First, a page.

Is there a convention for typing the 匕-like iteration symbol seen here (several times near the center of the page, excluding the header)?

This is one of five iteration symbols I've come across in Hokkien & Taioanese texts. The others are:

〻 (dedicated Unicode node, but the representation in some fonts leaves much to be desired)

It seems that the other four symbols have Unicode representation. Only the 匕-like one — typically more like ヒ — doesn't seem to. (Is that because it's regional? Does anybody know if it occurs outside the Hokkien-Teochew or Formosa Strait region?) Did it evolve from (卑履切) 匕?


2 Answers 2


I won't say these types of symbols have never been used in Chinese, but they are not a normal thing to use. I wouldn't be suprised if many don't know them at all-- I only recognize some of them from Japanese. Although I haven't seen it maybe in casual handwriting?

Keep in mind, Japanese only uses Chinese characters for a part of their writing system. It makes sense to have a character similar to the simpler forms of their system to speed up writing. In chinese, it doesn't really make sense to specially skip one single character of eight strokes, just to immediately write another twenty characters anyway.

Hopefully this can help make it clear why such a symbol isn't really used.

  • Repeater symbols are not used in (modern) Standard Chinese, but they seem to have been pretty common in pre-modern Chinese (in the broadest sense) writings.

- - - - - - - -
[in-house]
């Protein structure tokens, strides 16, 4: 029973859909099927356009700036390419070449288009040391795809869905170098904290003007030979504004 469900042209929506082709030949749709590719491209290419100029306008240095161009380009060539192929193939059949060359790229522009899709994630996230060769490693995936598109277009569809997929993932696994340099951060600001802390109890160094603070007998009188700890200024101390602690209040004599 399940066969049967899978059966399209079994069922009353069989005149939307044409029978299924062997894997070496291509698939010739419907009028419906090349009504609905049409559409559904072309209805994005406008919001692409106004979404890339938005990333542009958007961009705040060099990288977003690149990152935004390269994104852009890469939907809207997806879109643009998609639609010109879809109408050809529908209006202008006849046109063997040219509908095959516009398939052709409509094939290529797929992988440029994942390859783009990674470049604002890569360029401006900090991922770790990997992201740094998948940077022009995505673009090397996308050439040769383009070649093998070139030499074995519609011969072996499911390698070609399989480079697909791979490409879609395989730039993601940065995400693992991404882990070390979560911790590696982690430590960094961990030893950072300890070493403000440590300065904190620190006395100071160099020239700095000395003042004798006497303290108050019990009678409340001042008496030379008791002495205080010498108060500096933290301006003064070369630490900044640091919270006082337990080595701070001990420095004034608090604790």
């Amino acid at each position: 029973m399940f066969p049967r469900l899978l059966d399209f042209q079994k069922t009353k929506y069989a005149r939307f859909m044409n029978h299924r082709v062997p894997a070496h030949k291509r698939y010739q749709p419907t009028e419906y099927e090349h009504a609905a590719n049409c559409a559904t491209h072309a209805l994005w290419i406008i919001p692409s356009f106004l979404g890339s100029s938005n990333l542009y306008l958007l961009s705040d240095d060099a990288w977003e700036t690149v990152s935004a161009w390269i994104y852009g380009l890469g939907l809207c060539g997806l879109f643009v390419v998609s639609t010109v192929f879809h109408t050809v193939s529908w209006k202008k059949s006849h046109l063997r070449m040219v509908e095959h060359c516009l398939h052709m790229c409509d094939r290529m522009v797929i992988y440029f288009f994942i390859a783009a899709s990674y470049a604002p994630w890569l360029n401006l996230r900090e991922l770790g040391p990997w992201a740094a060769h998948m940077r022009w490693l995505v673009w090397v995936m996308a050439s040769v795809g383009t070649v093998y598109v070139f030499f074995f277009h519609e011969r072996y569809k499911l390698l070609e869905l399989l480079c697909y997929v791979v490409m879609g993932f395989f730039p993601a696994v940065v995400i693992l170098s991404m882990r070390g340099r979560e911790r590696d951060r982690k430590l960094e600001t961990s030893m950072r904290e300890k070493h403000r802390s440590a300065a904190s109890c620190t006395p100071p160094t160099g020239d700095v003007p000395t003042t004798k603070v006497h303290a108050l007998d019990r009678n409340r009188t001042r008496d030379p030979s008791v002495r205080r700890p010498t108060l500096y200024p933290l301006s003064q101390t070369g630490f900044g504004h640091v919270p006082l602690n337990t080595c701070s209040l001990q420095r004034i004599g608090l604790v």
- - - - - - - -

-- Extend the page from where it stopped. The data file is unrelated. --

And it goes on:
Mar 19 at 8:08
  • @KIRINPUTRA do you have a source for that? I am not an expert so maybe I've missed it, however I've never seen that it was used in the past commonly. Generally from my experience chinese tended to simplify everything into cursive or individual alternate characters rather than a repeat symbol.
    – zagrycha
    Mar 19 at 14:34
  • Your comment intrigues me. Do you mean that you have seen many pre-modern Chinese writings — whether scans or on paper, but not digitized according to the modern Chinese standards — and rarely seen any of the repeaters?
    Mar 21 at 11:49
  • (LĒ-KÈNG-KÌ has repeaters on almost every page. ↓ )
    Mar 21 at 12:02
  • ctext.org/…
    Mar 21 at 12:03

As far as I know, they are deprecated symbols(not characters) and no more recommended to use in standard Chinese. They may still occur in some calligraphy work or in private notes.

https://zi.tools/ is a very good website to search the encodings, usages and other miscs for all kinds of logograms. For example, https://zi.tools/zi/%E3%80%85

Avoid using them (in daily life) unless necessary (for academic reason or so). If you mean to type it, there is a very useful input method called Rime which is highly customizable.

  • That is an excellent website. And I've never heard of Rime. Thanks.   Standard Chinese was the farthest thing from my mind, actually.
    Mar 21 at 11:53
  • @KIRINPUTRA if you find my answer helpful, don't hesitate to upvote it (as well as other answers), this will draw more attenion of the community to this very question and you may likely get more help. Mar 23 at 9:13

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